My early morning was rattled by the news that we’ve lost Taylor Hawkins at 50. It was a very sad and heavy thing to read before my first cup of coffee. He was more than an extraordinary drummer; he was a good dude.
Back in the early 2000s, I lived in Tarzana, CA at an apartment off Reseda Blvd. There was a record store right down the street on Ventura. Naturally, I’d walk over there many times a week and chat with the guy behind the counter. Taylor – a blonde ball of frenetic energy who’d bring the atmosphere up a notch or 20 just by blowing through the door – was another regular. He was one of my kind – a diehard music geek who knew the magic of hanging out at a record store. You could probably imagine the kind of sprawling conversations that took place. Never once did he bring up the fact that he happened to be a member of one of the biggest bands in the world.
One day, he came in and played a rough recording of a side project he was doing. (If I recall correctly, it was nameless at the time.) It fucking rocked! I told him I really liked it and that the groove and production reminded me a lot of early Sabbath. His eyes lit up. He got that I got it. It was one of those awesome moments that music nerds share. That was the last time I saw him before I moved back east.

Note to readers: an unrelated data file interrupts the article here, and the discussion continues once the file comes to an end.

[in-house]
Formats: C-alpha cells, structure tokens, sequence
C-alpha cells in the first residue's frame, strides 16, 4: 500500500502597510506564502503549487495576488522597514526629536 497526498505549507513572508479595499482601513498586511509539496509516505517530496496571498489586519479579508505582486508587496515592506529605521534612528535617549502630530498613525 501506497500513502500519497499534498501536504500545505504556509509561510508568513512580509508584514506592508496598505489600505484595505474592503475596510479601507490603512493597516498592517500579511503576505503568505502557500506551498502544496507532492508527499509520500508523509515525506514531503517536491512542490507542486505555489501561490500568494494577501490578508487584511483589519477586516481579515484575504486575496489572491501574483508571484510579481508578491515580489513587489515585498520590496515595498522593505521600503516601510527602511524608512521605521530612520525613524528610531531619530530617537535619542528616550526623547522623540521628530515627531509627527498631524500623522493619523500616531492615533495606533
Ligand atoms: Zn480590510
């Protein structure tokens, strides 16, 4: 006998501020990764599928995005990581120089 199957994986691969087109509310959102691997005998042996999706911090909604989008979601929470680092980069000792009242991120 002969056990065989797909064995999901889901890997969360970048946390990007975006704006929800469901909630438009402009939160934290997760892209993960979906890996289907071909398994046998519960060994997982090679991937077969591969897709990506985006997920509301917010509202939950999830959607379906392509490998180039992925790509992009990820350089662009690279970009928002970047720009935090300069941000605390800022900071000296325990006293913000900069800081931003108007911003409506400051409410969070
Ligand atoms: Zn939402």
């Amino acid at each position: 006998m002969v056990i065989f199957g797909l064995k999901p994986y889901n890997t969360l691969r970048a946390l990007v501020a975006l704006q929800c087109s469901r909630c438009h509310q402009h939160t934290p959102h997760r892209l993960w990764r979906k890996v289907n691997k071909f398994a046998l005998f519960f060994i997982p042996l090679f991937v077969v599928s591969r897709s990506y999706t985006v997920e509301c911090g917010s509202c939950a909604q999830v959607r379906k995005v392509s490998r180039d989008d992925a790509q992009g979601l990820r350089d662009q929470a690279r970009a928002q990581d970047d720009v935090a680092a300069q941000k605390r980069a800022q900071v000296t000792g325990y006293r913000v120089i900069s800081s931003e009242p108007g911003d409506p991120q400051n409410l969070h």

I’ve never been much of a Foo Fighters fan, but I’m sure as hell a Taylor fan. Yeah, his band fills stadiums, but he was just a regular guy who loved music. He was one of us. Even if you don’t like his main gig, I promise you that you would have loved him.
I never did follow up to see if that recording he played in the store that day ever became anything. Today, I’m going to hunt through Taylor’s discography (via online sources instead of store shelves, sadly) and see if I can find it. I’ll know it when I hear it. If my journey is successful, then you can bet I’ll spend my day grooving to it like a motherfucker. Just like any music geek does when they find their treasure – and just like I knew Taylor did whenever he found something cool at that record store in Tarzana way back when.
I can’t think of a better way for me to honor him today.
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